Archive for the Kubrick info Category

Space Odyssey – Blu Ray release

Posted in Kubrick info on May 3, 2010 by kubrickblog

Images from the new blu ray release of space odyssey 2001.

8. 2001: A Space Odyssey – PCWorld

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The Shining, a review.

Posted in Kubrick info on April 26, 2010 by kubrickblog

Stanley Kubrick Jailbreak blog recommends review at this link.

The Exploding Kinetoscope: “Dad, Do You Feel Bad?”: The Secret History Lesson of THE SHINING (1980)

Trumbull and Malick new Movie

Posted in Kubrick info on April 25, 2010 by kubrickblog

Kubrick wanted 2001 to be a first-person experience about being in space, Trumbull said, and the director designed the film for a 90-foot screen. As a result of his experience on the movie, Trumbull became enthralled by the possibilities of giant screens just as grand movie palaces were giving way to multiplexes. “The palettes for immersive experiences went away right after I got entranced by the whole thing,” he said. Nevertheless Trumbull was a hot young commodity in Hollywood after 2001, and he directed the eco-sci fi film Silent Running, starring a young Bruce Dern and a robot that was a clear inspiration for R2-D2. George Lucas tried to hire Trumbull to helm the effects on Star Wars, but Trumbull turned him down. “That would have changed the direction of my life,” he said. But I had my own career path. Trumbull went on to create various prescient moviemaking technologies with names like Magicam and Showscan. He worked constantly on immersive, dynamic entertainment experiencesa predecessor to IMAX, 3-D video games, Universal Studios’ Back to the Future ride.

It was after directing Brainstorm, a film that was meant to be a debut for the Showscan technique, that Trumbull abruptly left Hollywood. In 1981, with photography nearly finished, star Natalie Wood died before shooting a crucial scene. The picture hung in limbo for two years until Trumbull completed it using body doubles, and without Showscan, which the studio wasnt ready to take a chance on after all. That experience drove me out of this industry, he said. The lawyers, the insurance companies, the creeps. Trumbull moved to Massachusetts, where he has lived for the last 27 years.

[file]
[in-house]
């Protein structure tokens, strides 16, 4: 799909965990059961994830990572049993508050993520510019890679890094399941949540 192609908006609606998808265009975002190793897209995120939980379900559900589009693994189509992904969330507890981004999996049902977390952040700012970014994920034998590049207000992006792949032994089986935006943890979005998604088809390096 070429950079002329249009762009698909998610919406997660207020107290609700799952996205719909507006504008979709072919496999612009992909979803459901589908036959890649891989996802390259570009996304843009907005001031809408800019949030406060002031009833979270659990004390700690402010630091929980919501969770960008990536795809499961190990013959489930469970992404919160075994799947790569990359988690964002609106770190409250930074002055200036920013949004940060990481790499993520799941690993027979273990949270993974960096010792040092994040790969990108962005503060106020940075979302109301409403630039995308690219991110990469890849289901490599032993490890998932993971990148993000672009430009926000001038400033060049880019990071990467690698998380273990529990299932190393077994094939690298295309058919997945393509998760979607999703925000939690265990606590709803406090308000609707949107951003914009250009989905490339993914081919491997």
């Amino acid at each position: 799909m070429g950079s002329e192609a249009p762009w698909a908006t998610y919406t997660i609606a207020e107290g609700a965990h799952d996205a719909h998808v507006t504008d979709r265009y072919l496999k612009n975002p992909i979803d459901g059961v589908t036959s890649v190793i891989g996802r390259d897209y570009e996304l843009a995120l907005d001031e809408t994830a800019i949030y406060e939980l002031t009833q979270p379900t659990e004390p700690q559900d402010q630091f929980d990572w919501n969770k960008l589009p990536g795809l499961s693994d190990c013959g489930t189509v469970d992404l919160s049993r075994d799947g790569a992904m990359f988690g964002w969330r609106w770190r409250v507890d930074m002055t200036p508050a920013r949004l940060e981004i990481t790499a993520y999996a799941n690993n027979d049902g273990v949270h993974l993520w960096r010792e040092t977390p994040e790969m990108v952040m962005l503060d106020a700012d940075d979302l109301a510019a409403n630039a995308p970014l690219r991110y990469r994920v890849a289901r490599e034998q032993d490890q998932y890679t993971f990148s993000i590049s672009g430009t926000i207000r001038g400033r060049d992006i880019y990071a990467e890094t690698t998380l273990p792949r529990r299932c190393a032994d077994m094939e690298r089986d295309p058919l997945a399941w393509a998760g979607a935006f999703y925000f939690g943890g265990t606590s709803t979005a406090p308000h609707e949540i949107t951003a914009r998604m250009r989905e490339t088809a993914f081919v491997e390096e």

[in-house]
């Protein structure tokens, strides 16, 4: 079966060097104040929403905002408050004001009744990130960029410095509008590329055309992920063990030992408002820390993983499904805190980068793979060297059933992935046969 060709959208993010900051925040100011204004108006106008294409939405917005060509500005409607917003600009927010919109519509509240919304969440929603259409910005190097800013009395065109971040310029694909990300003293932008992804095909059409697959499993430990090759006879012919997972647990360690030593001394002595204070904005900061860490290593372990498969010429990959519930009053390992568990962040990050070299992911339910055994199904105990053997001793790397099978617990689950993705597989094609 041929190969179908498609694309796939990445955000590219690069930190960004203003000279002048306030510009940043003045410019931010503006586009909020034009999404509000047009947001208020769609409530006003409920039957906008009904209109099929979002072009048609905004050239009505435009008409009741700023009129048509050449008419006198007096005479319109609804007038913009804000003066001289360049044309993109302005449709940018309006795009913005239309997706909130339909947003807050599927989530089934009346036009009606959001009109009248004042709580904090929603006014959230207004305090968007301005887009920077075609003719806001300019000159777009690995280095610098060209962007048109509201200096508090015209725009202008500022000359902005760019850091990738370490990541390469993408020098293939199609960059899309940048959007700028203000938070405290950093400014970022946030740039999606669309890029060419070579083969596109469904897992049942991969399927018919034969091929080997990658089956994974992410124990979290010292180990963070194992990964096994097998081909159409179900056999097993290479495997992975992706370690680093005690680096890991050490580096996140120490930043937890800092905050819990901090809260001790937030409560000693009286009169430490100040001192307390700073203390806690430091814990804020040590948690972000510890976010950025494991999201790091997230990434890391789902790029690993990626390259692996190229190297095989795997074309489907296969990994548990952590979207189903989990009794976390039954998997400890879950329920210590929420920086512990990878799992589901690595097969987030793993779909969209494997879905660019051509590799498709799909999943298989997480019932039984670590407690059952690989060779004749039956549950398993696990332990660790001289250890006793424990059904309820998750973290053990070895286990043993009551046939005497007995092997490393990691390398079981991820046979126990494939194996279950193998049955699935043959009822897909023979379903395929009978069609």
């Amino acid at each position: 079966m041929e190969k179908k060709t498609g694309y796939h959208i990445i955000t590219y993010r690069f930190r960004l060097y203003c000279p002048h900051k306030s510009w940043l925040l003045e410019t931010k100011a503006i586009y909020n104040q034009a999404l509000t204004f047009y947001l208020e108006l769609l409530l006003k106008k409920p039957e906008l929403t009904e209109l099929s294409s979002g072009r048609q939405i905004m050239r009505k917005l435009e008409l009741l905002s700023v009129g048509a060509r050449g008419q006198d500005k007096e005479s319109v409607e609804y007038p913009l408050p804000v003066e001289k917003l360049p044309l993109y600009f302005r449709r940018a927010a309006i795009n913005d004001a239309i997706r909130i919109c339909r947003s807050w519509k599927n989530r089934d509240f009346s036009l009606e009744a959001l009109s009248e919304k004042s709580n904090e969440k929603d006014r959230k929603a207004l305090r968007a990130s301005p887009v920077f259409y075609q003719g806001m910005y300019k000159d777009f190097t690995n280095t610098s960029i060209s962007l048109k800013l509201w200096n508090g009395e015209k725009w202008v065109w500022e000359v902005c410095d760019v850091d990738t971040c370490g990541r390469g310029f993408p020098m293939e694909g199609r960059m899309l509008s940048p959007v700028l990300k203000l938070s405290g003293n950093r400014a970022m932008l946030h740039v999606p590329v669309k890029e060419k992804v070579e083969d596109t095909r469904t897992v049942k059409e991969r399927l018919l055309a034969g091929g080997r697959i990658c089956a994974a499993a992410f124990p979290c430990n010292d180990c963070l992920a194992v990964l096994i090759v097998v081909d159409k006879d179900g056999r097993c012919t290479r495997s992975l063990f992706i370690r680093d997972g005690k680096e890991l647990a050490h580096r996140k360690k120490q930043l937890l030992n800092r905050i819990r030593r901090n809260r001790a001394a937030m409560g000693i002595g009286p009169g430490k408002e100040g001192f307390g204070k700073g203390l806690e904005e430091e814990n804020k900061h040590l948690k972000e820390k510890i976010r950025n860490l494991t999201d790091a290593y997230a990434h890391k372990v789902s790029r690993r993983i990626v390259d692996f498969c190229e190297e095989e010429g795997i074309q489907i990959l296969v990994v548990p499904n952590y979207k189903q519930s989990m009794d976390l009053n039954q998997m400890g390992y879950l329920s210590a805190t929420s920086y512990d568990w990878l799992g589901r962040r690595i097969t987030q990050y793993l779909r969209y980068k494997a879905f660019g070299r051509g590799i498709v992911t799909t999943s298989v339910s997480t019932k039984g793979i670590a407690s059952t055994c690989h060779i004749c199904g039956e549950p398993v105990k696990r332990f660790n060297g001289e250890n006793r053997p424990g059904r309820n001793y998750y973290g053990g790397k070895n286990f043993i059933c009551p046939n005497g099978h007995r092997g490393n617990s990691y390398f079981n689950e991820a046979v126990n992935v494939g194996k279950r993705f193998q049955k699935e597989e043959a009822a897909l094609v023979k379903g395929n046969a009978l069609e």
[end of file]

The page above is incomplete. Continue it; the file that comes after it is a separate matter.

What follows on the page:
The Malick project will be Trumbull’s first feature credit sinceBrainstorm. Malick is working on two films, a long-awaited cosmic family drama starring Brad Pitt called Tree of Life, and an accompanying IMAX movie. Like most who work with the notoriously secretive director, Trumbull was reluctant to discuss the project. But he hinted at a retro style of visual effects: “Terry is a friend,” Trumbull said. “He said to me, ‘I don’t like CG.’ I said, ‘Why not do it the old way? The way we did it in 2001?'” Trumbull said he also has two modestly priced sci-fi fantasy movies of his own in stages of development. And there is the 2001 documentary, made in partnership with author David Larson, who has spent years digging through the Kubrick Archive in London, unearthing artwork, photographs, and memos. The clips of the documentary Trumbull showed bring back the computer HAL as a character that takes viewers through the artifacts. But Trumbull, for reasons he declined to discuss, is pessimistic about the documentary ever making it to audiences.

Trumbull’s tone in the talk varied from awe over the potential of movies as a technological art form to dismay over the reality of Hollywood as a smotherer of innovation and creativity. “I spent my life on the fringes trying to be a normal director,” he said. “You do that at your peril. Studios don’t want to know that you’re a geek.” But Trumbull was moved by the recent work of another geek auteur—he called Avatar “a technology-enabled out-of-body experience.” Trumbull’s work in 2001 heavily influenced James Cameron: the tunnel of light humans pass through to inhabit their avatar bodies owes an obvious debt to the Star Gate sequence. And what Cameron has done with Avatar—create an immersive cinematic experience—is what Douglas Trumbull has been doing his entire career. He was just a few decades early.

TCM Festival: Hollywood Visionary Douglas Trumbull to Work on Terrence Malick Movie | Little Gold Men | Vanity Fair

New Kubrick Movie

Posted in Kubrick info on April 25, 2010 by kubrickblog

Among the discarded projects of the famously fastidious Stanley Kubrickare “lost” movies about Napoleon Bonaparte, the Holocaust and the American civil war. Now, 11 years after his death, a treatment by the legendary film-maker titled Lunatic at Large looks set to make it to the big screen, with Scarlett Johansson and Sam Rockwell attached to star.